Home > Uncategorized > No PD Advances if No Missed Time per 4650?

No PD Advances if No Missed Time per 4650?

Now that I’ve scared (or bored) you with my fear that California’s bread-and-butter of workers’ compensation claims will be eliminated by the robotization of the workforce, I have more immediate concerns to address.

For injuries occurring prior to January 1, 2013, Labor Code section 4658(d) offers a 15% increase or decrease depending on whether the employer was able to follow proper procedures in offering regular, alternative, or modified work to its injured employee.  However, the benefit of a worker back at work for all injury dates as of January 1, 2013, is that there is no duty to make advances for permanent disability benefits.  (See LC section 4650(b)(2).)

As discussed previously, the employer may or may not have to use a particular form to reap this benefit.  But, here’s another issue: what if the employer missed no time from work?

After all, The Court of Appeal ruled in City of Sebastopol v. WCAB, that the 15% bump or drop does not apply to cases where the employee missed no time from work due to the injury.  So, if the employee claims a CT and is immediately placed on modified duty, is there a need to offer regular, modified, or alternative work to avoid having to make advances?

Your humble blogger wishes, of course, that he had a panel case for you with a definitive answer.  (If you’ve got one, please send it my way!)

Looking at the statute itself, there are no advances due if an offer is made for a job paying at least 85% of the pre-injury earnings, or if the worker goes to work for someone else and is making at least 100% of the pre-injury earnings.  Well, how would employer 1 make an offer to the employee for a job with employer 2?  In all probability, no offer on any form is required to reap the benefit of 4650 when the employee jumps ship for another job.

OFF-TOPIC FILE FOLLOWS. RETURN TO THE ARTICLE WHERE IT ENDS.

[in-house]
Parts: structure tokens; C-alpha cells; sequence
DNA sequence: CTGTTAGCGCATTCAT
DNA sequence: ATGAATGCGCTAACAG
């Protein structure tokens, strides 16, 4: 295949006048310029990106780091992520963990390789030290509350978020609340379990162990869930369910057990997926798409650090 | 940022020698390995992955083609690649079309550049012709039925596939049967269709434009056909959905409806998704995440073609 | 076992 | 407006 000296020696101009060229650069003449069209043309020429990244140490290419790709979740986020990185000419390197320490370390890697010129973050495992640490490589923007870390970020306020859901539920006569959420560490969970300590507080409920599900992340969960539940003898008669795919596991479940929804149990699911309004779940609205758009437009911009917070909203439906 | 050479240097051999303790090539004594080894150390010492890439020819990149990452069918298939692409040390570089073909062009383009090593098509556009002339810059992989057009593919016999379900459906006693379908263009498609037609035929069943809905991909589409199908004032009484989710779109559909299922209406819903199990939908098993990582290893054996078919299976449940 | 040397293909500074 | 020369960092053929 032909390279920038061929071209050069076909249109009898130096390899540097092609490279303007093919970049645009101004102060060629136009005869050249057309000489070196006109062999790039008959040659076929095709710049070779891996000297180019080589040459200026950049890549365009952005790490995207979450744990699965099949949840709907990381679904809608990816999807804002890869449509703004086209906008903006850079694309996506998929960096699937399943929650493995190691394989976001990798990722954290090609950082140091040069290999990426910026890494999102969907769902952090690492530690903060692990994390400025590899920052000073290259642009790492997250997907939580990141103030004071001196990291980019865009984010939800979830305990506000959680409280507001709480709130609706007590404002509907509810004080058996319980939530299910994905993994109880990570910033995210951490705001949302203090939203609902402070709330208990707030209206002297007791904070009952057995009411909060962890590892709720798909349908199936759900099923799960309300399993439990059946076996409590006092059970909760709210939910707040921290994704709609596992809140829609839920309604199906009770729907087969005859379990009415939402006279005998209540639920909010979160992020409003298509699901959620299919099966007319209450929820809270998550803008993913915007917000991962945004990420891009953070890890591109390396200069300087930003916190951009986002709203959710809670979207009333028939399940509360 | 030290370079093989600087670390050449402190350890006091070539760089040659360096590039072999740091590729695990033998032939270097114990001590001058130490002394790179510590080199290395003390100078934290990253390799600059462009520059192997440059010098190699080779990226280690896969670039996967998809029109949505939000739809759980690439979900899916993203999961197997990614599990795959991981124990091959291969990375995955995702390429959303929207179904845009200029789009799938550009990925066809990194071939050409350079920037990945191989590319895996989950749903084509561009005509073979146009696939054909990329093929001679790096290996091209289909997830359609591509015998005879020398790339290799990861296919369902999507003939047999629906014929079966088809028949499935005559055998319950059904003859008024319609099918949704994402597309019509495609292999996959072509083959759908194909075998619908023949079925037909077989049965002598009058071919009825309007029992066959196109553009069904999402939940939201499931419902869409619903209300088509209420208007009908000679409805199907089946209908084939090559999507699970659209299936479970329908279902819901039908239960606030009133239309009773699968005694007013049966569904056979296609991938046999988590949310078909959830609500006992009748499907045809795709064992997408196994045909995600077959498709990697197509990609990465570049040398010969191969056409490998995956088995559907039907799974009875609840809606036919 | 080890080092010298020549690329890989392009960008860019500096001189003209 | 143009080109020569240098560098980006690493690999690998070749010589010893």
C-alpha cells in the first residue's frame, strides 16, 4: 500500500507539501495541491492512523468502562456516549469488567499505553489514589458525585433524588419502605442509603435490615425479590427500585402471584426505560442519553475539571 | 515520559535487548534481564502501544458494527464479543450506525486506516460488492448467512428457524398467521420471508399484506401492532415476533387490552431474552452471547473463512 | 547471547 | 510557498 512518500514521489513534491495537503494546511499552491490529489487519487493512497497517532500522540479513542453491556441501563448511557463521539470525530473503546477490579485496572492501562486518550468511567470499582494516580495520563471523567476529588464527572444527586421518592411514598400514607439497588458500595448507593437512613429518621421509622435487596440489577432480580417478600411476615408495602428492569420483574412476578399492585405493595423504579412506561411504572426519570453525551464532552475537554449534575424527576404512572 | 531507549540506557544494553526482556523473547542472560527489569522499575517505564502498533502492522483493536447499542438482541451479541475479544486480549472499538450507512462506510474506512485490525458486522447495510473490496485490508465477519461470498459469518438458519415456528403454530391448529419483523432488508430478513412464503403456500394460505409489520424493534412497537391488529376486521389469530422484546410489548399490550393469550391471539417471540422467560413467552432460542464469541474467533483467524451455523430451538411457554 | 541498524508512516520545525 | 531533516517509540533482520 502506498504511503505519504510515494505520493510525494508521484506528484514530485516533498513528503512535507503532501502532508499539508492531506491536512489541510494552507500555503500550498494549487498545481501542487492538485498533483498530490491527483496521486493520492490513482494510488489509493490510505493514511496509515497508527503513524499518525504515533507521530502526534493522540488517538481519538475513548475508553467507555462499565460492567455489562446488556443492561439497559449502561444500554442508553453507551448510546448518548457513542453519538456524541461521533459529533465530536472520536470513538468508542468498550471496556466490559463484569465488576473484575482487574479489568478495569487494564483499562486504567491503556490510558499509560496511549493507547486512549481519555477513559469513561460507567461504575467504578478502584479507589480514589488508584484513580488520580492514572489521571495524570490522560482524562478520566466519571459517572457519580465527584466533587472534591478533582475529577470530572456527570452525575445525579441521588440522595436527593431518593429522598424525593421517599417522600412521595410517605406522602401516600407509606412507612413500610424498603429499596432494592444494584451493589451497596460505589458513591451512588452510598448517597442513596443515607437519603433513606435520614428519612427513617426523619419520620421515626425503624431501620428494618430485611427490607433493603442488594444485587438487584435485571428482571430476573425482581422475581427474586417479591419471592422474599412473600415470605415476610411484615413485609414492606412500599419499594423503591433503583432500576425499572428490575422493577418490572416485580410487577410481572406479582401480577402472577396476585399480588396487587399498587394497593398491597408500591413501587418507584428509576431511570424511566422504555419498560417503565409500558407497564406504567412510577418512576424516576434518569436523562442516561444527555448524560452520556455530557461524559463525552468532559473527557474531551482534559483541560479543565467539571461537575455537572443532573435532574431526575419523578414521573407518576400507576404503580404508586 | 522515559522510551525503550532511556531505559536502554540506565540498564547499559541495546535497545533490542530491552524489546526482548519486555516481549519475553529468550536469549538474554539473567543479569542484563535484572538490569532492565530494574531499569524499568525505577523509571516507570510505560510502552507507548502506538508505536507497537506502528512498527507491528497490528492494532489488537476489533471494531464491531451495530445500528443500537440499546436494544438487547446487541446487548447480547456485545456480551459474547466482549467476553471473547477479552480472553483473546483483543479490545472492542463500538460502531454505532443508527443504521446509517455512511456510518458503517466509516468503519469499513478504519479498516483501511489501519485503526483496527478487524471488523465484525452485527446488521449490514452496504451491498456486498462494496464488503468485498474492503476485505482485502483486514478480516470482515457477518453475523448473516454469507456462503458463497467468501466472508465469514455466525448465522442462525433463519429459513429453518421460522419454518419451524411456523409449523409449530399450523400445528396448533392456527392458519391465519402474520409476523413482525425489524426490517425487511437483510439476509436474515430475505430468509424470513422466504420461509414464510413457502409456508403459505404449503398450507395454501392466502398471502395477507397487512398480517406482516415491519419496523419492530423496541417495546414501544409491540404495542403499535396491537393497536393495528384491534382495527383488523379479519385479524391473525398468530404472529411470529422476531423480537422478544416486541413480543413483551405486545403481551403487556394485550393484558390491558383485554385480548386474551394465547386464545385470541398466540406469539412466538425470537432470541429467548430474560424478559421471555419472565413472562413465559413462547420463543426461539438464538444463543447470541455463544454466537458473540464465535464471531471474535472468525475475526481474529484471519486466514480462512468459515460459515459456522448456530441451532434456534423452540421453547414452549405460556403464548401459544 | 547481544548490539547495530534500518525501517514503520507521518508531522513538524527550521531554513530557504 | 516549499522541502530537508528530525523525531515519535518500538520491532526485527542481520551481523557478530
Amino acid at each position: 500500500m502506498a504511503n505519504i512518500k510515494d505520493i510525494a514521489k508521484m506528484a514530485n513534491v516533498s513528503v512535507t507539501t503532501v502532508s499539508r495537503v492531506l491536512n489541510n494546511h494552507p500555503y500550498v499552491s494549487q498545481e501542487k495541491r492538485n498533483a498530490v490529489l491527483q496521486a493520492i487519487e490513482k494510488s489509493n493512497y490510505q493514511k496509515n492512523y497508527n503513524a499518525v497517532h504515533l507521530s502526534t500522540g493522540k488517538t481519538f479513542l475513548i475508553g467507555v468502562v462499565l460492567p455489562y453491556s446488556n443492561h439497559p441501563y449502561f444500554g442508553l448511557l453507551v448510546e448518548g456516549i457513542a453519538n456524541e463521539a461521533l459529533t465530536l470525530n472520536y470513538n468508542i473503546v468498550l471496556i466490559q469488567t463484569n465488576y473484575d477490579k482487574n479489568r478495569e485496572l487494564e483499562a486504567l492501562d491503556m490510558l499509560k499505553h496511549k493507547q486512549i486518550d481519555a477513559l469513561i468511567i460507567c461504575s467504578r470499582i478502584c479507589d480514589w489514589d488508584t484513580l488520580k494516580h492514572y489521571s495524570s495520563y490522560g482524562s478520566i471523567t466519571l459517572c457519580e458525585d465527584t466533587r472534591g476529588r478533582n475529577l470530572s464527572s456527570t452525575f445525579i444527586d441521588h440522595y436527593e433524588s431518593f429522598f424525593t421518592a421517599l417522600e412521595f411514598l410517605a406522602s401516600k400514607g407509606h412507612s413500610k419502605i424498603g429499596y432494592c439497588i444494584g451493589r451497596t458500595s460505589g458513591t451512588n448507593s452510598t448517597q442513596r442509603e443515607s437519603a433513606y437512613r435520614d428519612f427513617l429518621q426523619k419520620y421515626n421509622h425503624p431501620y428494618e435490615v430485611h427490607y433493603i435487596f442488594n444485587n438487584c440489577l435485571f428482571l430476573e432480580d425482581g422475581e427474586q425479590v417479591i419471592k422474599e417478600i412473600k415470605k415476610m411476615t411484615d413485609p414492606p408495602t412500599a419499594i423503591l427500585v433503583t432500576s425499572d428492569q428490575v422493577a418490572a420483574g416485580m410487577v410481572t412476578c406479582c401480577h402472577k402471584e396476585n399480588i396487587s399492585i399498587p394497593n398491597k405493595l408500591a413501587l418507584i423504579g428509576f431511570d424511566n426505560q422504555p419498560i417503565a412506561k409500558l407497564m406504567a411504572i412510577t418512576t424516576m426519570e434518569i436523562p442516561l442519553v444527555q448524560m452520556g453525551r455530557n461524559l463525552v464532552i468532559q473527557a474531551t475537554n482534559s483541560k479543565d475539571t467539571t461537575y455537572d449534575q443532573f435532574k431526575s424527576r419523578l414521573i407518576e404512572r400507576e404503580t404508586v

If the worker missed no time from work, and is continuing to receive a paycheck, why does the worker need advances on his or her permanent disability benefits?

Your humble blogger’s advice is always to act early and act often – there is no reason not to provide an offer of regular/modified/alternative work even if there is no missed time.  But, even if you elected not to make the offer, if the employee missed no time, there should still be no need for advances unless there is an actual award.

What’s your experience with this, dear readers?  Have you been scared into paying a self-imposed penalty for not advancing prior to an award in such situations?

Something to ponder over your weekend!

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